Rugby union expert Tony Calvin has bagged a winner already today, and fancies France to keep tabs on England. Find out why...
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Luck of the Irish?
There is an oft trotted-out cliché in football, the most desperate of sports bar none, that bad luck evens itself out over the course of a season. Well, our recent good fortune in the Six Nations came to an abrupt halt in the very last play in the Ireland-Wales game a fortnight ago.
We had scraped winning handicap recommendations by the skin of our teeth in the Scotland-France and France-Italy games before the Dublin encounter, without literally a point to spare. And, in truth, we probably didn’t deserve to cop in either.
The same was true in Dublin a fortnight ago, too. I called the match bang wrong, with Ireland dominating in all areas, and how they were only three points to the good with 80 minutes up on the clock was a mystery.
Well, not quite a mystery as Jonathan Sexton’s moderate goal-kicking and some outstanding Welsh defence were the reasons.
In fact, Wales, who had opened up their opponents relatively easily to score two converted tries in the final quarter, were well set up to snatch the most unlikely of victories in the final play of the game, with centre-field ball on the halfway line, in broken play, against an Irish team coming to the end of their tether.
If Gareth Anscombe’s looping pass had eluded Jacob Stockdale coming in from the wing, then the Welsh had two players clear in an open-field scenario, and the try was on. But Stockdale snaffled it to see Ireland home by 10 points – scuppering the Wales +10 bet – and I can’t tell you how pig-sick I felt when he went in under the posts.
And, of course, a Welsh win (or draw) would have seen us land our 'No Grand Slam winner' bet, which should have already copped were it not for those four minutes of Sexton genius in Paris on the opening weekend.
But the more you view the Ireland match as a whole, the more you had to concede that the home side were not flattered by the winning score line at all. Far from it.
So can they back up at home to Scotland or, more accurately, cover the general nine- and 10-point starts they are asked to concede?
I wasn’t impressed by them at all in their opening matches against France and Italy, but the manner in which they pulverised and dominated Wales for large swathes of that match really was a sight to behold. Their hunger and energy on the ball swept Wales aside, and only some monumental defence by the visitors kept them in the game.
The Irish went into that match missing some key players – and they have lost centre Chris Farrell for the tournament now, too – but they welcome Tadhg Furlong and Iain Henderson back into the fold (the latter is on the bench), and Garry Ringrose at centre in place of Farrell, and it appears that home advantage is more important than ever this year.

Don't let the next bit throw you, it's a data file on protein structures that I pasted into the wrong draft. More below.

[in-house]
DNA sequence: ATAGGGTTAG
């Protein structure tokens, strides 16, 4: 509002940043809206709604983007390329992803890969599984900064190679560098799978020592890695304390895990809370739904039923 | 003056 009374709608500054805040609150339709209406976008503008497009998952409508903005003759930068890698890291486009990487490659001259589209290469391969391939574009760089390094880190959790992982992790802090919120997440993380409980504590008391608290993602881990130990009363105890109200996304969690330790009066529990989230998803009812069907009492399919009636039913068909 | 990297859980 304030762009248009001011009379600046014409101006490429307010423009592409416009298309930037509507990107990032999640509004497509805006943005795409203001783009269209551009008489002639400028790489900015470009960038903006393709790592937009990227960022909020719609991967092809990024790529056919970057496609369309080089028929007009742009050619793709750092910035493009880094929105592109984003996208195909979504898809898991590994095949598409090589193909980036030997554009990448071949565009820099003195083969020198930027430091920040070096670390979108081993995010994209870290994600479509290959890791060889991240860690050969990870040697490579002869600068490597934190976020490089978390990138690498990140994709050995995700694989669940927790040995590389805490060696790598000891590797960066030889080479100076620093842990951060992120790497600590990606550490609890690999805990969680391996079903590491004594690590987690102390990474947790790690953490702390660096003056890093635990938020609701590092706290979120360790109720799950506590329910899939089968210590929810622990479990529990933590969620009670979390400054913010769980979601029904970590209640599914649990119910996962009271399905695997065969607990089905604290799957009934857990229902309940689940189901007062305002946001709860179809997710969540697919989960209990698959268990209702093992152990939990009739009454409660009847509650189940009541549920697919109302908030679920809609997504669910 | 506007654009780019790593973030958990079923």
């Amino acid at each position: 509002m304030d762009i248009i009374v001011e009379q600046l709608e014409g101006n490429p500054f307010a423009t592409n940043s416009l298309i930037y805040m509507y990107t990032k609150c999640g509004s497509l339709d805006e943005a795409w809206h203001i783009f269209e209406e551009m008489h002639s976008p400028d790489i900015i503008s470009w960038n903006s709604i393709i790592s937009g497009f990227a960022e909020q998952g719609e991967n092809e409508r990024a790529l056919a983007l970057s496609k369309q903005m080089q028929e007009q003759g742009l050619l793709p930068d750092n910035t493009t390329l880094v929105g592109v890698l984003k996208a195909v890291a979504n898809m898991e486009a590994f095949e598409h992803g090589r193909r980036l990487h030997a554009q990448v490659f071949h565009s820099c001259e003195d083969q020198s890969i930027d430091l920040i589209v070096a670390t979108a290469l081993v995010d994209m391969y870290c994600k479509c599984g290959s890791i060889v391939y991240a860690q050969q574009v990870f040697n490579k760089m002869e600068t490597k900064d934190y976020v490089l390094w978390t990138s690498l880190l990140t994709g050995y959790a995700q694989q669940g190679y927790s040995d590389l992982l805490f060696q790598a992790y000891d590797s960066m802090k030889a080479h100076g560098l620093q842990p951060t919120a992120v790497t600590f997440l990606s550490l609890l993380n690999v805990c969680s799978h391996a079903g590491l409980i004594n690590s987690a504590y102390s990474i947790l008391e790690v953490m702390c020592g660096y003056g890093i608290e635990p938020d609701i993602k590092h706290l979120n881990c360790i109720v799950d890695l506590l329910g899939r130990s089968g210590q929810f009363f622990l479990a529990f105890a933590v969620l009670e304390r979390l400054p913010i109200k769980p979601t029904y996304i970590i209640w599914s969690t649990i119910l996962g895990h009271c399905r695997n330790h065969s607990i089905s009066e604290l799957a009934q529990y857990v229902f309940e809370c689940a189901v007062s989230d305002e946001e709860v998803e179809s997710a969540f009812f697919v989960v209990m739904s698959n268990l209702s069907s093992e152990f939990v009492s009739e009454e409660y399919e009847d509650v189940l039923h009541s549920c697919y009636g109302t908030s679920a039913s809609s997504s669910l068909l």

Well, that is not strictly true, as England have looked clueless home and away, and Wales impressive in the main wherever they have rocked up, but Scotland really do have questions to answer on the road.
England were all the rage to beat them at Murrayfield a fortnight ago, and I didn’t have a strong opinion on the match given the six- and seven-point handicap lines.
But when Scotland went for a massive walk out to 5.1 on Betfair leading up to the match, my hand was forced. Mind you, I gave most of it back when trading the match terribly in-running.
If Scotland can reproduce the levels of intensity and execution that they did against an admittedly woeful and ponderous England - and they have made only one forced change from that victory - then Ireland are in for a game and a half in Dublin.
Finn Russell was given the man of the match there – and, while he did spark his backline well in a fine all-round game, he certainly chanced his arm on a few occasions and it could have backfired badly given the 50-50 nature of some of his passes – but it could easily have gone to a few of his colleagues in the pack, for which the back-row was outstanding.
The problem for Scotland is can they do it away from home? Recent results suggest not, though they did beat Australia in Sydney in June, let us not forget.
They have looked superb in front of their own fans in the past year or so.
They beat Ireland (27-22), Italy and Wales at Murrayfield in the Six Nations last season, are two from two at home in this tournament this year, and that is without mentioning their superb autumn performances against Australia and New Zealand.
But they lost in Paris and Twickenham last year, and got right royally thumped 33-7 by Wales in their opening game. Their last away win in the tournament was a 36-20 success in Italy in 2016, and the previous one was by a point (21-20) in the same place two years earlier.
If the England match has given them the belief, they can certainly give the Irish a scare on Saturday. And, since winning this fixture 23-20 in 2010 – that was the last time they beat anyone, bar Italy, away in this tournament - they have performed creditably on their last two visits to the Aviva, losing 28-22 in 2015 and 35-25 in 2016.